Retraction Watch

Tracking retractions as a window into the scientific process

Weekend reads: Why authors keep citing retracted studies; patients over papers; final ruling in Hwang case

with 4 comments

booksHere’s our first post of 2016. The week at Retraction Watch featured a retraction from JAMA, and our list of most-cited retracted papers. Here’s what was happening elsewhere:

Retractions Outside of The Scientific Literature

Like Retraction Watch? Consider making a tax-deductible contribution to support our growth. You can also follow us on Twitter, like us on Facebook, add us to your RSS reader, and sign up on our homepage for an email every time there’s a new post. Click here to review our Comments Policy.

Written by Ivan Oransky

January 2nd, 2016 at 9:30 am

Posted in weekend reads

  • Sylvain Bernès January 2, 2016 at 1:36 pm

    Happy new year to all of you…
    I’m the very first commenter for 2016! So, let me begin with a riddle:

    Who wrote, 25 years or so ago:

    “There are more scientist alive now than ever before. There are many who prostitute themselves, selling their skills for money regardless of what they do. There are many academics whose primary concern is the output of papers, which few will read. There is a great deal of very uninspired work going on. There are those who treat their science as a solemn secret, which somehow they must keep exclusive and apart from the world at large. And yet…”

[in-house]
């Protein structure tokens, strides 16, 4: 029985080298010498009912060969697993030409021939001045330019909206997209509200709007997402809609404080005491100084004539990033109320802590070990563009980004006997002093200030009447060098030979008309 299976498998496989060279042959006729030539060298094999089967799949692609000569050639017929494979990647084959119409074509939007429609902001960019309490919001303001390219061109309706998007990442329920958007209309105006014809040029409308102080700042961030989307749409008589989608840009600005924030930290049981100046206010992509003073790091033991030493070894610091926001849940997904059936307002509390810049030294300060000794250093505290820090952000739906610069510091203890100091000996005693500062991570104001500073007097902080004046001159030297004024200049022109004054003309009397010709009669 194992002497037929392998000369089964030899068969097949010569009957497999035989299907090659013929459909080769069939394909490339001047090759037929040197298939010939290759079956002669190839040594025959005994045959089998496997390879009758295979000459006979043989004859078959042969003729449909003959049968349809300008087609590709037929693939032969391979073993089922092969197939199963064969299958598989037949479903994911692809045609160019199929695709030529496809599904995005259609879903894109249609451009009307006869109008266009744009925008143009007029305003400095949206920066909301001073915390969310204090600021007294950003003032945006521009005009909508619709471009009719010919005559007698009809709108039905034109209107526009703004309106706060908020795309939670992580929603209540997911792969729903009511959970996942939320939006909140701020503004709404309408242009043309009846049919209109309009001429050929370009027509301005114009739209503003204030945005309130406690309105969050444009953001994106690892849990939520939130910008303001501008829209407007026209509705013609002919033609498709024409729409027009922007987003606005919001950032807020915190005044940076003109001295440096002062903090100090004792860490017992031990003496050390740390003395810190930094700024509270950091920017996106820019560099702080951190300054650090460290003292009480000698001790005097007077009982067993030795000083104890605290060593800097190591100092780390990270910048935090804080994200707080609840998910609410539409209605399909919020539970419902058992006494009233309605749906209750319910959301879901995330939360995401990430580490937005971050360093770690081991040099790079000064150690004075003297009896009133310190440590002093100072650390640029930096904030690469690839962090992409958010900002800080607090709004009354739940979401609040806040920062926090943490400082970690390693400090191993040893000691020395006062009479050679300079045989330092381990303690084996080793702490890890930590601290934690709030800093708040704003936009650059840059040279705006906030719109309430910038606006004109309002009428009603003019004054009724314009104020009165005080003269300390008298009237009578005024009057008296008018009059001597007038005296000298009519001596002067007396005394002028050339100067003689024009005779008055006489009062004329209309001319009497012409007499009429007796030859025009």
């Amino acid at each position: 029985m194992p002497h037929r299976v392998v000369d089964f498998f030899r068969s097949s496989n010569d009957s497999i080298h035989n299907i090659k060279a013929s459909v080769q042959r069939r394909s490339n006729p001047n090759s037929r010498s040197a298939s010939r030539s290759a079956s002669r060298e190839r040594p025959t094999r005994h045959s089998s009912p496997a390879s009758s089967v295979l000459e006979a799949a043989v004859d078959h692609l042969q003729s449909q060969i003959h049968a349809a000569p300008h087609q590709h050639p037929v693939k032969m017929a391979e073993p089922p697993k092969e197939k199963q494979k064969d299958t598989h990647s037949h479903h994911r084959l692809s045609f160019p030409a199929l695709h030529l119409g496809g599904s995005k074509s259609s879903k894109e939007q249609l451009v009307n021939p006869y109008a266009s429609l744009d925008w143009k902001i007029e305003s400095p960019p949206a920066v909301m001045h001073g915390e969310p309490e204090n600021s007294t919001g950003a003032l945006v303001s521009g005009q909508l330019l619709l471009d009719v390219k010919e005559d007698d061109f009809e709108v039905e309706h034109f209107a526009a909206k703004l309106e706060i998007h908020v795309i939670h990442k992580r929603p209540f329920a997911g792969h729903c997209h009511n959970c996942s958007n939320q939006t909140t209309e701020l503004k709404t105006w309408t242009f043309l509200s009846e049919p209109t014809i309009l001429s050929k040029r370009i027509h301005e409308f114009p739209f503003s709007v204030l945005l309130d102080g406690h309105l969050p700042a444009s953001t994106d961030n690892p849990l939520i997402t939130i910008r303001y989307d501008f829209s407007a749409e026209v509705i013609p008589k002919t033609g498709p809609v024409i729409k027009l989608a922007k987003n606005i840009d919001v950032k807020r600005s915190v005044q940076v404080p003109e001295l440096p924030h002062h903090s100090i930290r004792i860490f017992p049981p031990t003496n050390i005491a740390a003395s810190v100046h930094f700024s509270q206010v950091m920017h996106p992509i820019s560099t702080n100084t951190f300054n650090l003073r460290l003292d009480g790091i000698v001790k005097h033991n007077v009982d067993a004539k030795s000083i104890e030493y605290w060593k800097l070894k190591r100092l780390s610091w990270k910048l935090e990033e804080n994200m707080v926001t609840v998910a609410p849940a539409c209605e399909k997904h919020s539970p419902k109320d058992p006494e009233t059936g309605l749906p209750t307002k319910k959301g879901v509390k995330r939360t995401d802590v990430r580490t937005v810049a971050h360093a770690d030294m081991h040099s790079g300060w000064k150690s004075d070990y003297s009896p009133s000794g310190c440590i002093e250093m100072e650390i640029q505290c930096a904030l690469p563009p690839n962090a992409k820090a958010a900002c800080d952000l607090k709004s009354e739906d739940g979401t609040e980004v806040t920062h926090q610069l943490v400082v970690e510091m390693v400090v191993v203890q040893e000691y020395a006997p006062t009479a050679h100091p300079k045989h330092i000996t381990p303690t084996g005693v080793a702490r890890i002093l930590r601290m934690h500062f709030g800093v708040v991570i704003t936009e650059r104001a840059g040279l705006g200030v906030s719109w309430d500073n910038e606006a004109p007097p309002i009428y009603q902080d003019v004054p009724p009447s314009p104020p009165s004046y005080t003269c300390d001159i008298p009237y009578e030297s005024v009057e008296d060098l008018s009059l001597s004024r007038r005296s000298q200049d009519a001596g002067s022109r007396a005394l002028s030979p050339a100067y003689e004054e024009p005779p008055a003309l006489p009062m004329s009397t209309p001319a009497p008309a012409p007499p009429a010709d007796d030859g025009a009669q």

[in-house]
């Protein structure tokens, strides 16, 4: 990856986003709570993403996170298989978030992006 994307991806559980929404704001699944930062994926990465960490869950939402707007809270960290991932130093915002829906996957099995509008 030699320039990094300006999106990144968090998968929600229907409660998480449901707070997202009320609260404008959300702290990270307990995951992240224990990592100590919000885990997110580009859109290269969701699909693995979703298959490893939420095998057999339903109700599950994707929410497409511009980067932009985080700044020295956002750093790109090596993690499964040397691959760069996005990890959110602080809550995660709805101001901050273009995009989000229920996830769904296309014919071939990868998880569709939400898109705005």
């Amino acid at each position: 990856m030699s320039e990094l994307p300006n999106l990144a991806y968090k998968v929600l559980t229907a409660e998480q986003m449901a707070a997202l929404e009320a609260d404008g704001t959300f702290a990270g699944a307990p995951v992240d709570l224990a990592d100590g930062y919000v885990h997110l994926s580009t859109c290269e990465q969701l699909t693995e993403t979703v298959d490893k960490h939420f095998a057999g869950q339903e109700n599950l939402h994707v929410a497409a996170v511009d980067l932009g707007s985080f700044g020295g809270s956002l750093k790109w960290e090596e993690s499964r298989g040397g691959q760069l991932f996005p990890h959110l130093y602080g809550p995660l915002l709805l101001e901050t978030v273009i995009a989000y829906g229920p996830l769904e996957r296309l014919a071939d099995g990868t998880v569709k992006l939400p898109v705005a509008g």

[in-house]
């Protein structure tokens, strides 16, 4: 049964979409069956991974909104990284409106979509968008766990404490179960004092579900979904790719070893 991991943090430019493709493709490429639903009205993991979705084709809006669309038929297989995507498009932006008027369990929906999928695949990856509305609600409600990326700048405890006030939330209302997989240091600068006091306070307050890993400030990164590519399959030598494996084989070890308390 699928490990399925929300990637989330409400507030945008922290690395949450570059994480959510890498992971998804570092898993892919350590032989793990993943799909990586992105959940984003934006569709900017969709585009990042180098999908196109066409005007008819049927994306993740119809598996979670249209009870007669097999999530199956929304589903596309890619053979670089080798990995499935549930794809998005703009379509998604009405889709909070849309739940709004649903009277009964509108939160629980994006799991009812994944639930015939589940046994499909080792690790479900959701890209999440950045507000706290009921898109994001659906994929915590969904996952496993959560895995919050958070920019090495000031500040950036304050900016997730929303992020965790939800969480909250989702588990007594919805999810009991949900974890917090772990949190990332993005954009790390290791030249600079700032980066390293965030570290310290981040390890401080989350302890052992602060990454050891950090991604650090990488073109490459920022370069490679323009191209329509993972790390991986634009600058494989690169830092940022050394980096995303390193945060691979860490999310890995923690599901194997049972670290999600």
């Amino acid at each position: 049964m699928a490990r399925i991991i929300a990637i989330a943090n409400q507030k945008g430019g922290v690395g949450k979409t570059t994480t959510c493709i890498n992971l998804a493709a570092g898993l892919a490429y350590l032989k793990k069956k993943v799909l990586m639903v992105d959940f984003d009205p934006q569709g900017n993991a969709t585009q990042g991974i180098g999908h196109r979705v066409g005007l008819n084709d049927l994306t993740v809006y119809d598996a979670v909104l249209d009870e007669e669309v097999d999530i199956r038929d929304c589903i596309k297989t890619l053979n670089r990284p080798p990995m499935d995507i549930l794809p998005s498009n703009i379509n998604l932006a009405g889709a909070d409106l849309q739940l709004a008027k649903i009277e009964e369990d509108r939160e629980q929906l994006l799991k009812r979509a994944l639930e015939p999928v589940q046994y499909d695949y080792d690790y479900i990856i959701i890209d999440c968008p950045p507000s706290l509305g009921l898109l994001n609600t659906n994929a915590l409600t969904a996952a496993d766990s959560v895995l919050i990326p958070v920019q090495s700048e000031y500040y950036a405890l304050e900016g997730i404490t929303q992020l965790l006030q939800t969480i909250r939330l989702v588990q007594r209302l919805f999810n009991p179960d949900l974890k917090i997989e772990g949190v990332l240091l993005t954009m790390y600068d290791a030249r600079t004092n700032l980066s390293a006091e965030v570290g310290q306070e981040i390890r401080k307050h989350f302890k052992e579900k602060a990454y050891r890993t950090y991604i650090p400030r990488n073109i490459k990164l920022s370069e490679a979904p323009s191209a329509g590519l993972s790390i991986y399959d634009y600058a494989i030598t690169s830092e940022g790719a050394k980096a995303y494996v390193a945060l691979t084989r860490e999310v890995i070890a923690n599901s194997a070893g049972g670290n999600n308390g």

(Yes, after “And yet…”, a much more positive viewpoint about science is given!).

    No reward for giving the correct reference of the paper: this is just for fun and also to show that even Google has a short memory.

    • Sylvain Bernès January 3, 2016 at 12:01 am

      Corrigendum: in the above comment, “the very first commenter” should read “the almost first commenter”.
      I acknowledge A.N.O.N.Y.M.O.U.S (aka JA…) for pointing out this inaccuracy. As usual, conclusions remain valid.

  • A.N.O.N.Y.M.O.U.S January 2, 2016 at 2:09 pm

    Sylvain Bernès “I’m the very first commenter for 2016!”

  • Jaime A. Teixeira da Silva January 3, 2016 at 5:32 am

    Some may be interested in my ideas:
    Teixeira da Silva, J.A. (2016) Silent or stealth retractions, the dangerous voices of the unknown, deleted literature. Publishing Research Quarterly.
    DOI: 10.1007/s12109-015-9439-y

  • Post a comment

    Threaded commenting powered by interconnect/it code.